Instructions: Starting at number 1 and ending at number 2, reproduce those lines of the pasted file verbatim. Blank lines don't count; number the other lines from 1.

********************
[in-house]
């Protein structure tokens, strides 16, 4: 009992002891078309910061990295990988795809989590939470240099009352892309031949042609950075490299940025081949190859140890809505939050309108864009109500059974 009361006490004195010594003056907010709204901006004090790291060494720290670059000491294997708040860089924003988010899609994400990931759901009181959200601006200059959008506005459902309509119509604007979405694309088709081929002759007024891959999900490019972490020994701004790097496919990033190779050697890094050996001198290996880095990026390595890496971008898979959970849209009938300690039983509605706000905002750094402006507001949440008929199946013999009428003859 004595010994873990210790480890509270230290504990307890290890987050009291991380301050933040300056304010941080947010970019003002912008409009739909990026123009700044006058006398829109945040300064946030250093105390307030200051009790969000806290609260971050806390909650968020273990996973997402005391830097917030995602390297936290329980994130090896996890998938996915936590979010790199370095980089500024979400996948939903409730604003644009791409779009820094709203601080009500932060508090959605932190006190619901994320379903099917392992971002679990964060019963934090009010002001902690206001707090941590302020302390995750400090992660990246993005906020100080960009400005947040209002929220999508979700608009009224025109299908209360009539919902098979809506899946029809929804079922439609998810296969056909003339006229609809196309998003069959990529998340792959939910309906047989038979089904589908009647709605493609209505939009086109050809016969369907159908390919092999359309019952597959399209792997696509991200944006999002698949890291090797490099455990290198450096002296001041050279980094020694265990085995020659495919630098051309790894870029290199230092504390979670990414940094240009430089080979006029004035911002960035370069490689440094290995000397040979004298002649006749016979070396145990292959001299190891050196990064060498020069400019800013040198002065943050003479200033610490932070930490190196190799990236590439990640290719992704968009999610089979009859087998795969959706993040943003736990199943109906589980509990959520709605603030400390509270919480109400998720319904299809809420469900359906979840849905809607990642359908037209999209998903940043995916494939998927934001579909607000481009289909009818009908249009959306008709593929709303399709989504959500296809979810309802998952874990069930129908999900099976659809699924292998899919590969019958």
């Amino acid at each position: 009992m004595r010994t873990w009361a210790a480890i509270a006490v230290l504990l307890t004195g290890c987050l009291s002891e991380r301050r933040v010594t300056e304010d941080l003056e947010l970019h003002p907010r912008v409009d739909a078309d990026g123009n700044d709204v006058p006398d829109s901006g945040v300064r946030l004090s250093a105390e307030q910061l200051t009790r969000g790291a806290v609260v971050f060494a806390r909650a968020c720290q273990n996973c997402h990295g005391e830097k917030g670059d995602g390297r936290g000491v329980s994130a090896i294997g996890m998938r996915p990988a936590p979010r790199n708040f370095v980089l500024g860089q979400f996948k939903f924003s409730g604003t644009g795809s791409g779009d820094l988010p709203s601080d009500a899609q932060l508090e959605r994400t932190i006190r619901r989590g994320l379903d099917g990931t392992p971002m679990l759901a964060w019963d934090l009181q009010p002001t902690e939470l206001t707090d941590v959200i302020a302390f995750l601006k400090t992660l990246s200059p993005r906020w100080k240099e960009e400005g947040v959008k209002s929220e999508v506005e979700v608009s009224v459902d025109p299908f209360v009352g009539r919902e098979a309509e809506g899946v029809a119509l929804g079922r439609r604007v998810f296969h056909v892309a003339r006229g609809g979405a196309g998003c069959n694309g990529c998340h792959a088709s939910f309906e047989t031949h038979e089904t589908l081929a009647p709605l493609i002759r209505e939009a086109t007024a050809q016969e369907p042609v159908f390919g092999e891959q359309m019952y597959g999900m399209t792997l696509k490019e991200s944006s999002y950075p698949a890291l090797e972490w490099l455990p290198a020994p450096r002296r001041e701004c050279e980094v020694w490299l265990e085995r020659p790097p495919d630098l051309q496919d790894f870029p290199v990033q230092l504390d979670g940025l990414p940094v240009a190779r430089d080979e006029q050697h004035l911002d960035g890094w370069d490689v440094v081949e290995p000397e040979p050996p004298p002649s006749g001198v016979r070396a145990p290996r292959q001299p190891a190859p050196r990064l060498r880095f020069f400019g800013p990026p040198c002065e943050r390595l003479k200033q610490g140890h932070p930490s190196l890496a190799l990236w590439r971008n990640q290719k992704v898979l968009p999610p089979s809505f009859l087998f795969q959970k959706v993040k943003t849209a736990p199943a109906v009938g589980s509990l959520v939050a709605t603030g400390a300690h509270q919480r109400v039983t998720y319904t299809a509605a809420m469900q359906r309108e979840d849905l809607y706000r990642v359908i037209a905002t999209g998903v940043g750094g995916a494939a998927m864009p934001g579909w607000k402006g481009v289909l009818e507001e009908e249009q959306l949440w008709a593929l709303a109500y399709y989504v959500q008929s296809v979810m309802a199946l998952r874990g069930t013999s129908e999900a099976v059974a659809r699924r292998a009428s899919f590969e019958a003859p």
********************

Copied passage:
[in-house]
């Protein structure tokens, strides 16, 4: 009992002891078309910061990295990988795809989590939470240099009352892309031949042609950075490299940025081949190859140890809505939050309108864009109500059974 009361006490004195010594003056907010709204901006004090790291060494720290670059000491294997708040860089924003988010899609994400990931759901009181959200601006200059959008506005459902309509119509604007979405694309088709081929002759007024891959999900490019972490020994701004790097496919990033190779050697890094050996001198290996880095990026390595890496971008898979959970849209009938300690039983509605706000905002750094402006507001949440008929199946013999009428003859 004595010994873990210790480890509270230290504990307890290890987050009291991380301050933040300056304010941080947010970019003002912008409009739909990026123009700044006058006398829109945040300064946030250093105390307030200051009790969000806290609260971050806390909650968020273990996973997402005391830097917030995602390297936290329980994130090896996890998938996915936590979010790199370095980089500024979400996948939903409730604003644009791409779009820094709203601080009500932060508090959605932190006190619901994320379903099917392992971002679990964060019963934090009010002001902690206001707090941590302020302390995750400090992660990246993005906020100080960009400005947040209002929220999508979700608009009224025109299908209360009539919902098979809506899946029809929804079922439609998810296969056909003339006229609809196309998003069959990529998340792959939910309906047989038979089904589908009647709605493609209505939009086109050809016969369907159908390919092999359309019952597959399209792997696509991200944006999002698949890291090797490099455990290198450096002296001041050279980094020694265990085995020659495919630098051309790894870029290199230092504390979670990414940094240009430089080979006029004035911002960035370069490689440094290995000397040979004298002649006749016979070396145990292959001299190891050196990064060498020069400019800013040198002065943050003479200033610490932070930490190196190799990236590439990640290719992704968009999610089979009859087998795969959706993040943003736990199943109906589980509990959520709605603030400390509270919480109400998720319904299809809420469900359906979840849905809607990642359908037209999209998903940043995916494939998927934001579909607000481009289909009818009908249009959306008709593929709303399709989504959500296809979810309802998952874990069930129908999900099976659809699924292998899919590969019958």